Supported Shoulderstand Pose / Salamba Sarvangasana
Step by Step
- Lie on your back with your upper back on a sturdy folded blanket. Your head is resting on the mat, so the blanket ends in the hollow of your neck. The purpose of the blanket is to decrease the stretch in the back of your neck, and to keep the back of your neck from flattening/stretching too much.
- Your legs are outstretched, or if your stomach muscles are a little weak you can have your knees bend. Arms are next to your body with the palms down.
- On an exhale push your lower back into the floor and on an inhale lift your legs up, while you press your arms and palms into the floor. Sweep your legs over your head, and use that momentum to curl the hips up and off the floor too. Roll on your back, bringing the weight towards your upper back and head.
- Bend your elbows and place your palms on your back to help support the body.. Stretch your legs up towards the ceiling. Now you are balancing on the back of your head and both your elbows. Draw your elbows in towards each other, and walk your hands up your back, towards the upper back to help lift as much of your spine off the floor as possible.
- The most important is to have a straight back, to firm the upper back into your chest. If you notice that your upper back rounds by having your legs straight up towards the ceiling, you can lower your legs a little more towards the floor over your head, which will help you to straighten your back, open your chest and draw your shoulder blades in. Beginners can stay there.
- When your legs are straight, firm the tailbone towards your pubis and slightly roll the thighs towards each other. Bring your feet over your hips. To protect your neck keep the weight more in the arms. Move your thighs away from your face a little, so that there is not too much pressure on the back of your neck.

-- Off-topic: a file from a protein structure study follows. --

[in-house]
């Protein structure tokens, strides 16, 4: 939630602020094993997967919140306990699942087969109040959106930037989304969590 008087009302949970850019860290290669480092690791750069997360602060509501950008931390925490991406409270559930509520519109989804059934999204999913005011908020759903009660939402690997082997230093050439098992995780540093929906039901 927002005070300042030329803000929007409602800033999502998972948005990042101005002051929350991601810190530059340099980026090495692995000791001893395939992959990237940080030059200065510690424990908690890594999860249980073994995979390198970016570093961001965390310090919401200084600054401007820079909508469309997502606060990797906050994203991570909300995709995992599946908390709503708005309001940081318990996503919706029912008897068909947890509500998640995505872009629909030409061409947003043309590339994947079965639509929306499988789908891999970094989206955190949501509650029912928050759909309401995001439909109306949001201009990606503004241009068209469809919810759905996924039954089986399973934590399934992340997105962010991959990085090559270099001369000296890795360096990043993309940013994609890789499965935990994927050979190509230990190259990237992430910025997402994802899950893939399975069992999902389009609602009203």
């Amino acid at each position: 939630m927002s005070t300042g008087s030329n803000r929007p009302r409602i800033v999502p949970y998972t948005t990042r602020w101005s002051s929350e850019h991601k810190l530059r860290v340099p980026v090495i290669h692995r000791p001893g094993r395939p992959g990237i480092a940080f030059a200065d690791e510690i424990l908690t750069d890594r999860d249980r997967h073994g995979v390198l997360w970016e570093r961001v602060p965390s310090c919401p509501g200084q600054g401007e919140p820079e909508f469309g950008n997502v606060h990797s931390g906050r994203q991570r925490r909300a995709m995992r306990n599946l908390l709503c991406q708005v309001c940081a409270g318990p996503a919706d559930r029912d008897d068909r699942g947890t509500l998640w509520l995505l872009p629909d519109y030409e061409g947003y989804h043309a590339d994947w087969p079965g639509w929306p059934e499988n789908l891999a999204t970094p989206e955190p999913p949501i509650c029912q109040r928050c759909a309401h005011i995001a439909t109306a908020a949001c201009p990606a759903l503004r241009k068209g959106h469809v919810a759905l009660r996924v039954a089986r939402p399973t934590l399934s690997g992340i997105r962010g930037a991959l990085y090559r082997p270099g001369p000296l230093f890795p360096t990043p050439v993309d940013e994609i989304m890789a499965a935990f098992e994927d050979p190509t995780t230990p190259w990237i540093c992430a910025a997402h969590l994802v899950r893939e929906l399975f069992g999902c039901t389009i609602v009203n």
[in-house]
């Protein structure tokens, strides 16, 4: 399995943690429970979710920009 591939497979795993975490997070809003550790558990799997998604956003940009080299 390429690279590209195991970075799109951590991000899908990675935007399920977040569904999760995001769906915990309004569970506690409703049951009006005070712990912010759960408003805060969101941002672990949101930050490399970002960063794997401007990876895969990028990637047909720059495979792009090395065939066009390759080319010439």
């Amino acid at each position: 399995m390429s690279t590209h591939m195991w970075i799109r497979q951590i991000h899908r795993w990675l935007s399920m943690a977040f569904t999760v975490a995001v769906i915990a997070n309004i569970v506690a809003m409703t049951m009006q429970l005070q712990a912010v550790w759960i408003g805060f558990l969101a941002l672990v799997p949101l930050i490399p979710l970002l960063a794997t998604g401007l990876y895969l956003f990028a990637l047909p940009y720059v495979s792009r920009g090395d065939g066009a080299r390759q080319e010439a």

- Relax your face and throat, gaze at your chest and breathe in your belly. You can start by staying in this pose for 30 seconds, adding 10 seconds each day until you build up to 3-5 minutes.
- To come out, lower your legs to the floor until about a 45-degree angle. Then roll your spine slowly and carefully back to the floor (with knees bent for beginners), eventually placing your feet on the floor. Experienced students can keep their legs straight. As you lower your legs to the floor, you could lift your head if that feels better for your back.
- Be aware of the position of your elbows - roll your upper arms outwards to prevent your elbows from splaying out to the sides.
- Rather than keeping your hands on your hips and allowing your hips to sink into your hands, keep your core engaged to help lift your hips a little higher and to allow your hands to walk further up your back for additional support.
- Queen of the yoga-asanas.
- Stretches the shoulders and neck.
- Cooling, calming, quietens the nervous system.
- Reduces fluid retention in the legs and feet Regulates and normalises elimination.
- The thyroid and para-thyroid are nourished with blood.
- Reduces fatigue and can help you to improve your sleep Improves digestion.
Watch out for
- Keep your gaze straight - don't attempt to turn your head as there is too much pressure on the neck to accommodate that kind of movement in this pose.
- Do not attempt this pose if you have any type of neck injury.
- Variations can be explored with the leg positions - for example scissoring the legs slowly backwards and forwards, or opening the legs out to the sides.
- Bringing the legs into Lotus position can be achieved by externally rotating the thighs and slowly bending one knee, bringing the outer ankle against the inner thigh of the opposite leg, and then doing the same on the other side.
- Complementary poses
- Try in Class